Sunday, February 15, 2009

A Peace Corps Blogger about SVG

Work, work, and more work

One of my good friends mentioned that she thought I was allergic to writing about work, and maybe I am, because to be honest that’s the reason why I haven’t wanted to sit down and type up a post. There’s been a lot of work the last month, which has been rewarding at times, but also very tiring.

If you didn’t know already, Steve and I officially switched work sites. This decision was born more out of necessity than desire, considering the ridiculousness of Steve’s being assigned the task of leading a remedial reading program. The night before school was going to go back in session and Marion House was planning on starting its program, we finally realized that the only answer to our situation would be to swap jobs. Afterwards we both wished that this thought had occurred to us earlier so that we would have had some transition and preparation time, but so it goes.

Four weeks into my new duties, I can’t say that I’m not struggling a bit. The remedial reading program at Georgetown Secondary is quite a beast — 8 classes, containing almost 200 students. They are all at different levels, but most are reading at an approximate age of 8 or below. (That’s 8 years old, not grade 8). Even with my previous experience as a reading teacher, I do not feel prepared to handle many of the challenges that I face throughout the day. First of all, I’ve never taught remedial reading — all of the kids that I’ve taught have been basically at grade level, or above. It is, in many ways, a totally different subject. I’ve spent a lot of time in the past few months just trying to educate myself in different phonics approaches, how to build fluency and automaticity, games and activities that I can play with a group of 13 year olds who are reading at a 6 year old level…Lesson planning is time-consuming, and I’ve tried to use differentiated instruction (where different groups in a classroom do different activities, based on their level), but have found it tough to manage.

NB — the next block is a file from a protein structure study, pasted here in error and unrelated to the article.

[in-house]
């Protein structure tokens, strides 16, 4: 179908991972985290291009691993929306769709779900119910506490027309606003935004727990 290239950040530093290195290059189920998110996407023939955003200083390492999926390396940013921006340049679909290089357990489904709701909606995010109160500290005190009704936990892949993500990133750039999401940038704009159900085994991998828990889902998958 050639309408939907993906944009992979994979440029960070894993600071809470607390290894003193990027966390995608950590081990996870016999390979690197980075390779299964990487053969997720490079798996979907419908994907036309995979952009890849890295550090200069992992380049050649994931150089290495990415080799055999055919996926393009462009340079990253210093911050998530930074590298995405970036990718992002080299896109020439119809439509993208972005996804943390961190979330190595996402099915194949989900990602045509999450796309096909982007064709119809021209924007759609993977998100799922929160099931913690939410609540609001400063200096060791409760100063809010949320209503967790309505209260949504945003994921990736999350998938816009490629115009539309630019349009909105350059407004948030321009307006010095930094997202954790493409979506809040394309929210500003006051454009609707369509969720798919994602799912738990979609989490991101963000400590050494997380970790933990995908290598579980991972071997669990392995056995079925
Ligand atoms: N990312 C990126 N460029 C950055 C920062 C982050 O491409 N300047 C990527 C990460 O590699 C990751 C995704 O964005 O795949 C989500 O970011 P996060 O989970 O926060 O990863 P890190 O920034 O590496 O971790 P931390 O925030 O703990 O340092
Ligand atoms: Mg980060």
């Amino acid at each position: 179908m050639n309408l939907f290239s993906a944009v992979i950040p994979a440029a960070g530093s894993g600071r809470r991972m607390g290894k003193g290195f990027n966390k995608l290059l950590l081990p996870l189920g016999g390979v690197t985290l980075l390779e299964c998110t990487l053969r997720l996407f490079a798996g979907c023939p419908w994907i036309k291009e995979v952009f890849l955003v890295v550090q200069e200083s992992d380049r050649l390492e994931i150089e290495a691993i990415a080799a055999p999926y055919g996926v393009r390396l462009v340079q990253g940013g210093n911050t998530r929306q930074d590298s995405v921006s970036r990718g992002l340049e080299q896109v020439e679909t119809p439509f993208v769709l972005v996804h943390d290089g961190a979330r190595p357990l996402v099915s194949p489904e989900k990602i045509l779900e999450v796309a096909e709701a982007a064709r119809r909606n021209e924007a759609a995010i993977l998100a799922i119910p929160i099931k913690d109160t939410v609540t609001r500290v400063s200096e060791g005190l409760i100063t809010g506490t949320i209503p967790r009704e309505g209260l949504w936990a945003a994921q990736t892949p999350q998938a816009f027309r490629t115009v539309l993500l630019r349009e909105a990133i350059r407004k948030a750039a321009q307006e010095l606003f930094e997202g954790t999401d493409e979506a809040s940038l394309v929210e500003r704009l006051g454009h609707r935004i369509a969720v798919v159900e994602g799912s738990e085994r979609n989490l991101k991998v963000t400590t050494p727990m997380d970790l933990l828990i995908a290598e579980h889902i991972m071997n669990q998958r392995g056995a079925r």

The reason why I’m leading this program is because the regular teacher left for maternity leave in the beginning of the school year, leaving the class with no teacher. Hence Steve (and thus me) being asked to take over the program until the teacher returns after Easter Break. So, good news is that I will be not be doing this by myself indefinitely, and after meeting with the remedial instructor I feel confident in her abilities and look forward to working in more of a partnership when she returns.

In general, working at the school is just very draining. The classes are large, and the kids that I see are mostly apathetic, due to the fact that they have been failing in school up to this point. The classroom environment is noisy, and some kids actually refuse to come into the classroom (I’m talking, run away from me), therefore they end up in the halls wreaking havoc all period. The word chaotic definitely pops into mind. Most of the kids I see are the ones who have “slipped through the cracks” but with two hundred of them, it seems more like a canyon than a crack! Still, I have found that when I am able to work one-on-one with even the worst-behaved child, they show signs of caring, which is a lot to ask from a kid who still doesn’t understand the main tool of communication that is used in all of their classes, reading.